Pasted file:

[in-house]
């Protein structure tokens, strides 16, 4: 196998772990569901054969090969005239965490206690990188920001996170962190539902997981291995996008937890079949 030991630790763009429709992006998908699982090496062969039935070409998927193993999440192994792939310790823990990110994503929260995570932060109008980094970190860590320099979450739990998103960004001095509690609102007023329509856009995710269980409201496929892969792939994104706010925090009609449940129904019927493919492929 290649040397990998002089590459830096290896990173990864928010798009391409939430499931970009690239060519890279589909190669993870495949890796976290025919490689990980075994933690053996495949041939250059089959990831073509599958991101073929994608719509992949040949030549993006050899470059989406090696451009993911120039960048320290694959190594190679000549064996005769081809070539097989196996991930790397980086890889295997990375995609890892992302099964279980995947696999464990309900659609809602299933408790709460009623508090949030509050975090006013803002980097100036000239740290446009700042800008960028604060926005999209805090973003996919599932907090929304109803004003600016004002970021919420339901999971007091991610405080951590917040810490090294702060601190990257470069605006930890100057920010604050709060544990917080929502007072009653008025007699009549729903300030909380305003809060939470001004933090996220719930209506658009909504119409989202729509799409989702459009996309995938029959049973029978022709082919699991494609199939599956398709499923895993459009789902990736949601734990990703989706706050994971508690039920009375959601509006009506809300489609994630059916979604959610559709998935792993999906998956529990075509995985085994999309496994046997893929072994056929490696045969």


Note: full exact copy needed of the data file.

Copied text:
[in-house]
């Protein structure tokens, strides 16, 4: 196998772990569901054969090969005239965490206690990188920001996170962190539902997981291995996008937890079949 030991630790763009429709992006998908699982090496062969039935070409998927193993999440192994792939310790823990990110994503929260995570932060109008980094970190860590320099979450739990998103960004001095509690609102007023329509856009995710269980409201496929892969792939994104706010925090009609449940129904019927493919492929 290649040397990998002089590459830096290896990173990864928010798009391409939430499931970009690239060519890279589909190669993870495949890796976290025919490689990980075994933690053996495949041939250059089959990831073509599958991101073929994608719509992949040949030549993006050899470059989406090696451009993911120039960048320290694959190594190679000549064996005769081809070539097989196996991930790397980086890889295997990375995609890892992302099964279980995947696999464990309900659609809602299933408790709460009623508090949030509050975090006013803002980097100036000239740290446009700042800008960028604060926005999209805090973003996919599932907090929304109803004003600016004002970021919420339901999971007091991610405080951590917040810490090294702060601190990257470069605006930890100057920010604050709060544990917080929502007072009653008025007699009549729903300030909380305003809060939470001004933090996220719930209506658009909504119409989202729509799409989702459009996309995938029959049973029978022709082919699991494609199939599956398709499923895993459009789902990736949601734990990703989706706050994971508690039920009375959601509006009506809300489609994630059916979604959610559709998935792993999906998956529990075509995985085994999309496994046997893929072994056929490696045969």